The Council for Responsible Nutrition has called upon the Food and Drug Administration to withdraw its draft guidance on New Dietary Ingredients, saying it “far exceeds the permissible scope of a guidance document, proposing substantive requirements that must be the subject of notice-and-comment rulemaking.”
It is the second time in the past few days that a major industry group has asked FDA to start over on the NDI draft guidance. On Nov. 30, the Natural Products Association filed comments to the Federal docket asking for a substantial rewrite of the document. Dec. 2 ends the comment submission period for NDIs.
“Many of the basic premises of the draft guidance simply exceed FDA’s authority under the law. So whether you call it a rewrite or a withdrawal or whatever, the same thing needs to happen,” said Steve Mister, president and CEO of CRN.
“The industry needs some clarity in the short term so that they understand that this document is not going to be the basis for enforcement.”
In its comments filed this morning, CRN lays out five major areas in which the guidance should be rewritten to conform to the “letter and spirit of DSHEA.”
The comments, in which CRN was joined by the Consumer Healthcare Products Association, unequivocally assert that the draft guidance violates the provisions of the Dietary Supplements Health and Education Act (DSHEA). CRN said the guidance as it stands “would bring a return to the pre-DSHEA regime” and “would convert the NDI notification process into a requirement of premarket proof of safety indistinguishable from the food additive requirement.” Industry observers have long maintained that precluding a system of premarket approval was one of the primary objectives of DSHEA when it was passed in 1994.
CRN takes serious issue with NDI draft guidance on whether the NDI process should be ingredient- or product-specific, and comes down strongly on the ingredient side. “We strongly urge FDA to delete its proposal to require duplicative data submissions by every single manufacturer,” the comments state.
Improper use of food additive standards
CRN also criticizes the draft guidance in its references to the "Redbook," the official FDA manual for assessing food additives. DSHEA made a specific distinction between dietary supplements and food additives, CRN states, and the draft guidance in its present form undoes this. In so doing, it requires a level of safety data to meet the food additive bar, which is a “reasonable certainty of no harm,” not the dietary supplement standard in DSHEA of a “reasonable expectation of safety.”
The comments also urge FDA to reverse its stance on synthetic botanicals. Take the example of lycopene. The draft guidance says lycopene that is derived from chemical synthesis cannot be a dietary ingredient, whereas lycopene that comes from a tomato is good to go, even if the molecule is identical in both cases. CRN rejects this notion, and says synthetic botanicals should be allowed to be sold (in fact, large quantities of synthetic botanicals are on the market now). The trade group also takes issue with FDA shifting to manufacturers the burden for proving whether an ingredient fits into the Old Dietary Ingredients category or should be the subject of a NDI notification. And the comments say that FDA got it wrong on the subject of chemical alteration, and that the draft guidance would improperly place many ingredients whose manufacturing processes have evolved over time into the NDI category.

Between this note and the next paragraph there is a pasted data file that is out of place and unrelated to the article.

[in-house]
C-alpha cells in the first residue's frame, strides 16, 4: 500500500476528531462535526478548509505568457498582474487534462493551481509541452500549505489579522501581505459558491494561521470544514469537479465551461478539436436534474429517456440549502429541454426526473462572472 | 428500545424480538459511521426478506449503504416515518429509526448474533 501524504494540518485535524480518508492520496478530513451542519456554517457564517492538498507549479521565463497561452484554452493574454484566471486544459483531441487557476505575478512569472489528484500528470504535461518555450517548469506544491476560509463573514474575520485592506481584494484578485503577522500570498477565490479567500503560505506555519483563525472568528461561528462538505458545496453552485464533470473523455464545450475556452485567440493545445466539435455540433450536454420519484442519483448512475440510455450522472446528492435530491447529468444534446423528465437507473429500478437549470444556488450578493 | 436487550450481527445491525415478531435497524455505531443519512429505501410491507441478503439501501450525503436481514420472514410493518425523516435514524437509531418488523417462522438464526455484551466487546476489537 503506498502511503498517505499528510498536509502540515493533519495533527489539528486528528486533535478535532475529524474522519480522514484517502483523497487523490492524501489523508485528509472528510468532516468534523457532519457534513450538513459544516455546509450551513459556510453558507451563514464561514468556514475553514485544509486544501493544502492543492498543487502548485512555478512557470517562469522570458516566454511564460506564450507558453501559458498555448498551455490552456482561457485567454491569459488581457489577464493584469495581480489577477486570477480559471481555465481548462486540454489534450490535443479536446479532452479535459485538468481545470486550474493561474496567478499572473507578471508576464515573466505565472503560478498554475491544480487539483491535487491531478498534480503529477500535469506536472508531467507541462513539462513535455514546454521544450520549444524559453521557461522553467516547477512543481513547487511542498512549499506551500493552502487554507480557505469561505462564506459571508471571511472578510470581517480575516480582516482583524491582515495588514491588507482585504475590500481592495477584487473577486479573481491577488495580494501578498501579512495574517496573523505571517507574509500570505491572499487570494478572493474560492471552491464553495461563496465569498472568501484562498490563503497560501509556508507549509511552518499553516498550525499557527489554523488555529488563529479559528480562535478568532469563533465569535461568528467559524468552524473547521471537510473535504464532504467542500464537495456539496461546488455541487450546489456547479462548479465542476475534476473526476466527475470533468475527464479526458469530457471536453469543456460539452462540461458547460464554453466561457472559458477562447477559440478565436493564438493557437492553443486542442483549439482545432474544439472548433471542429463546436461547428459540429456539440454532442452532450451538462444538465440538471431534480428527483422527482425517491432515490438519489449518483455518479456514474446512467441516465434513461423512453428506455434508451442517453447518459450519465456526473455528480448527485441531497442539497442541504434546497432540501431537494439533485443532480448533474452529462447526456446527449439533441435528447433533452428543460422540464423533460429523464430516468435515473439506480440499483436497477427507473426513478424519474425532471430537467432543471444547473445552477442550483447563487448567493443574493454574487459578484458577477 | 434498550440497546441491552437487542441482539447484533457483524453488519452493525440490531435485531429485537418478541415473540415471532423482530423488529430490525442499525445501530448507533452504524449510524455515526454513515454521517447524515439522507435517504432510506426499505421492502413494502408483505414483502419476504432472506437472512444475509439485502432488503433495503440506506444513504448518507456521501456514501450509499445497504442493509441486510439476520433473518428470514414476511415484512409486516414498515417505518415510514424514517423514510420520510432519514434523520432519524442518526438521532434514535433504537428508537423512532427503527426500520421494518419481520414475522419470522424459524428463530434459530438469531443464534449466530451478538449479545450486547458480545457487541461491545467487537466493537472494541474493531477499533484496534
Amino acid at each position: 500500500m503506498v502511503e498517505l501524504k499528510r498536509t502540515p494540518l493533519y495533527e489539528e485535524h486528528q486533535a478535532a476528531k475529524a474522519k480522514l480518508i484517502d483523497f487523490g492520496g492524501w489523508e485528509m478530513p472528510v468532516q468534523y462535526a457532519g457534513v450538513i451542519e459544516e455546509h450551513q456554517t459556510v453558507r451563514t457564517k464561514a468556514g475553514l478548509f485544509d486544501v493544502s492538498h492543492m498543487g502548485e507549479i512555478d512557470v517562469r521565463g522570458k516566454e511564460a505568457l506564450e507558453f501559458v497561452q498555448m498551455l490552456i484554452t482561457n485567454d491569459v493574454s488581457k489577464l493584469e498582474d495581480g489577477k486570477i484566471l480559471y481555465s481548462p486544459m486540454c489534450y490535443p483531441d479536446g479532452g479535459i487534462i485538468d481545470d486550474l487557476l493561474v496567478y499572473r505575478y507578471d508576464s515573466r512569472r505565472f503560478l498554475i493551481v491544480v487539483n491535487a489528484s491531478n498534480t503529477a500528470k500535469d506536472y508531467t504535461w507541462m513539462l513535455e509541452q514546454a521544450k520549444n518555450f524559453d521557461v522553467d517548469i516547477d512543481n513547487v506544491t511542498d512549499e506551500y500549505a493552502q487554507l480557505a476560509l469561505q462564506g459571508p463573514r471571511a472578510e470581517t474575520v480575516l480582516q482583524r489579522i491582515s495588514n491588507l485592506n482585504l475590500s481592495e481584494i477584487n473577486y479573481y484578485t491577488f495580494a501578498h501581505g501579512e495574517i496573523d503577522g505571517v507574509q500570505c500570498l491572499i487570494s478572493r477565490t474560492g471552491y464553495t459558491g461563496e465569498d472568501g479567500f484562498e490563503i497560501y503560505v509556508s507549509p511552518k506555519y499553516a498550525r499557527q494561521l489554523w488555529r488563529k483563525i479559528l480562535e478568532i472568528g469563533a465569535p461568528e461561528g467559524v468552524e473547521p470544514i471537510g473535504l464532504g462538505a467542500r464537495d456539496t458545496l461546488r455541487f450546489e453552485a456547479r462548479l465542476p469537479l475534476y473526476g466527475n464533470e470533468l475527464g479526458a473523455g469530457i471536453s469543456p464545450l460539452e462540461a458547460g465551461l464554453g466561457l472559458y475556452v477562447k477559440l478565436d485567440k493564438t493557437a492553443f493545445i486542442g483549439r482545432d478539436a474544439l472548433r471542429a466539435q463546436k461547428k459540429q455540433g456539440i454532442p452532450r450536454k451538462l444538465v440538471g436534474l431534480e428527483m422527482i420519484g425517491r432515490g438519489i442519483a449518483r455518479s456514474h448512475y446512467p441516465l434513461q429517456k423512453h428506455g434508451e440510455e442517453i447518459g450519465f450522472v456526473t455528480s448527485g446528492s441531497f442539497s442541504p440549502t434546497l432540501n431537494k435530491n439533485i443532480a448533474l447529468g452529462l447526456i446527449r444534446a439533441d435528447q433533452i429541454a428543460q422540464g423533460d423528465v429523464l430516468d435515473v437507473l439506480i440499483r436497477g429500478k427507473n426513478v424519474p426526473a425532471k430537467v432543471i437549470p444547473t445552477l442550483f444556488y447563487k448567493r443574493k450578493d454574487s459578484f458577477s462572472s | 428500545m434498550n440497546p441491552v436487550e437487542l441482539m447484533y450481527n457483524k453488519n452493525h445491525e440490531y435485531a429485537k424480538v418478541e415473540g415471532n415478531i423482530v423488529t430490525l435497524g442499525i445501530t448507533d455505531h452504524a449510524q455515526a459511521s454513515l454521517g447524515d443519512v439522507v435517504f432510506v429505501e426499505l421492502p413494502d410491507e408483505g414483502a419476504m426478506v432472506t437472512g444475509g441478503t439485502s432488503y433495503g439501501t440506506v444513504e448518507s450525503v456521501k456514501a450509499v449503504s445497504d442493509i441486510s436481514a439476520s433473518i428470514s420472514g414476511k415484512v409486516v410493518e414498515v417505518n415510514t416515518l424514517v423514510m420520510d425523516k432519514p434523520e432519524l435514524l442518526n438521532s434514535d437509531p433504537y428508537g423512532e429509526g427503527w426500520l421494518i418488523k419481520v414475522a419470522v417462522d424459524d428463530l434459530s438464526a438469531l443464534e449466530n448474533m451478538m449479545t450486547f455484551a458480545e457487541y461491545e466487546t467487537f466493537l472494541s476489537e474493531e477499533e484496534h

Even though the comments document is 38 pages long, it doesn’t include everything that industry considers problematical in the NDI draft guidance. It says nothing about probiotics, fish oil or enzymes, for instance.
Mister said CRN was under the impression that a group of probiotics companies was planning to comment on the portions of guidance that pertain to their products. Similarly, he said enzyme manufacturers were planning to file comments (the deadline for which is today) specific to their concerns. And GOED, the group representing omega-3s companies, has already filed comments.
“We felt we needed to address those umbrella issues that are across the board. We felt it better to let individual groups or companies address specific things. Otherwise we could have had a 100-page document,” Mister said.
In the end, CRN says the NDI draft guidance “contradicts DSHEA, Congressional intent and 17 years of agency policy, while having no basis in either sound science or public health policy.”